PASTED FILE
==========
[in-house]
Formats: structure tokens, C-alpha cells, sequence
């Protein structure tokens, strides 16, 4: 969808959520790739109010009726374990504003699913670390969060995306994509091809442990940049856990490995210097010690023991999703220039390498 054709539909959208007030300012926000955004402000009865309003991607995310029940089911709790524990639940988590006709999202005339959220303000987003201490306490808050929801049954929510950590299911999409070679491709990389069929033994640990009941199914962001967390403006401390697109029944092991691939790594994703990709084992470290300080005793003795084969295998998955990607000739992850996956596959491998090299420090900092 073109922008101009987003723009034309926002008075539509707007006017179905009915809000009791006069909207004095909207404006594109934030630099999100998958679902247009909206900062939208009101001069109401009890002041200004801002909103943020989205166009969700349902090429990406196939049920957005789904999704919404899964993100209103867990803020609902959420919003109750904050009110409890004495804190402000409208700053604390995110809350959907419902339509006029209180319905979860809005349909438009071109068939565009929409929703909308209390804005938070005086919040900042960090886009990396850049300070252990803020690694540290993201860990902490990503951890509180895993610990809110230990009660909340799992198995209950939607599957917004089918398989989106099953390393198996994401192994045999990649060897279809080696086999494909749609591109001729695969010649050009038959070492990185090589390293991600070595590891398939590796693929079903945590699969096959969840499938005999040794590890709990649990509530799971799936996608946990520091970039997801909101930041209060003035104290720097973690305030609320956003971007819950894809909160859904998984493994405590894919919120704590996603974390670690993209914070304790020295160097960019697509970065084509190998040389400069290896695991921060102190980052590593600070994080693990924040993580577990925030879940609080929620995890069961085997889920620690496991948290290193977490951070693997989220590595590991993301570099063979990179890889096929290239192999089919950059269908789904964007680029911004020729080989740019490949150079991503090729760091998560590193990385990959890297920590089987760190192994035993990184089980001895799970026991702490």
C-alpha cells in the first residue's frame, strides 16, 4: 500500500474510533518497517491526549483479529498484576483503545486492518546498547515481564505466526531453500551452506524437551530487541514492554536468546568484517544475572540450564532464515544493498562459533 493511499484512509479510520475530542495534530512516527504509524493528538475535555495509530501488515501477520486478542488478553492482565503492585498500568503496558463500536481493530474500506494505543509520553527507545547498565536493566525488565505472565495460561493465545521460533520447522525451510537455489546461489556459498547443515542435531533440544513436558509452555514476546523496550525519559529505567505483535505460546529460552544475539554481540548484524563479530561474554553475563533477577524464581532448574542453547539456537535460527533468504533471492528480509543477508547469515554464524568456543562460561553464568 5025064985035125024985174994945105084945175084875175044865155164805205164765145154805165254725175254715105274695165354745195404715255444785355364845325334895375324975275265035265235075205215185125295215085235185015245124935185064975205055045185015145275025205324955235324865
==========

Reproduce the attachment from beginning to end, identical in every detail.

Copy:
[in-house]
Formats: structure tokens, C-alpha cells, sequence
């Protein structure tokens, strides 16, 4: 969808959520790739109010009726374990504003699913670390969060995306994509091809442990940049856990490995210097010690023991999703220039390498 054709539909959208007030300012926000955004402000009865309003991607995310029940089911709790524990639940988590006709999202005339959220303000987003201490306490808050929801049954929510950590299911999409070679491709990389069929033994640990009941199914962001967390403006401390697109029944092991691939790594994703990709084992470290300080005793003795084969295998998955990607000739992850996956596959491998090299420090900092 073109922008101009987003723009034309926002008075539509707007006017179905009915809000009791006069909207004095909207404006594109934030630099999100998958679902247009909206900062939208009101001069109401009890002041200004801002909103943020989205166009969700349902090429990406196939049920957005789904999704919404899964993100209103867990803020609902959420919003109750904050009110409890004495804190402000409208700053604390995110809350959907419902339509006029209180319905979860809005349909438009071109068939565009929409929703909308209390804005938070005086919040900042960090886009990396850049300070252990803020690694540290993201860990902490990503951890509180895993610990809110230990009660909340799992198995209950939607599957917004089918398989989106099953390393198996994401192994045999990649060897279809080696086999494909749609591109001729695969010649050009038959070492990185090589390293991600070595590891398939590796693929079903945590699969096959969840499938005999040794590890709990649990509530799971799936996608946990520091970039997801909101930041209060003035104290720097973690305030609320956003971007819950894809909160859904998984493994405590894919919120704590996603974390670690993209914070304790020295160097960019697509970065084509190998040389400069290896695991921060102190980052590593600070994080693990924040993580577990925030879940609080929620995890069961085997889920620690496991948290290193977490951070693997989220590595590991993301570099063979990179890889096929290239192999089919950059269908789904964007680029911004020729080989740019490949150079991503090729760091998560590193990385990959890297920590089987760190192994035993990184089980001895799970026991702490």
C-alpha cells in the first residue's frame, strides 16, 4: 500500500474510533518497517491526549483479529498484576483503545486492518546498547515481564505466526531453500551452506524437551530487541514492554536468546568484517544475572540450564532464515544493498562459533 493511499484512509479510520475530542495534530512516527504509524493528538475535555495509530501488515501477520486478542488478553492482565503492585498500568503496558463500536481493530474500506494505543509520553527507545547498565536493566525488565505472565495460561493465545521460533520447522525451510537455489546461489556459498547443515542435531533440544513436558509452555514476546523496550525519559529505567505483535505460546529460552544475539554481540548484524563479530561474554553475563533477577524464581532448574542453547539456537535460527533468504533471492528480509543477508547469515554464524568456543562460561553464568 5025064985035125024985174994945105084945175084875175044865155164805205164765145154805165254725175254715105274695165354745195404715255444785355364845325334895375324975275265035265235075205215185125295215085235185015245124935185064975205055045185015145275025205324955235324865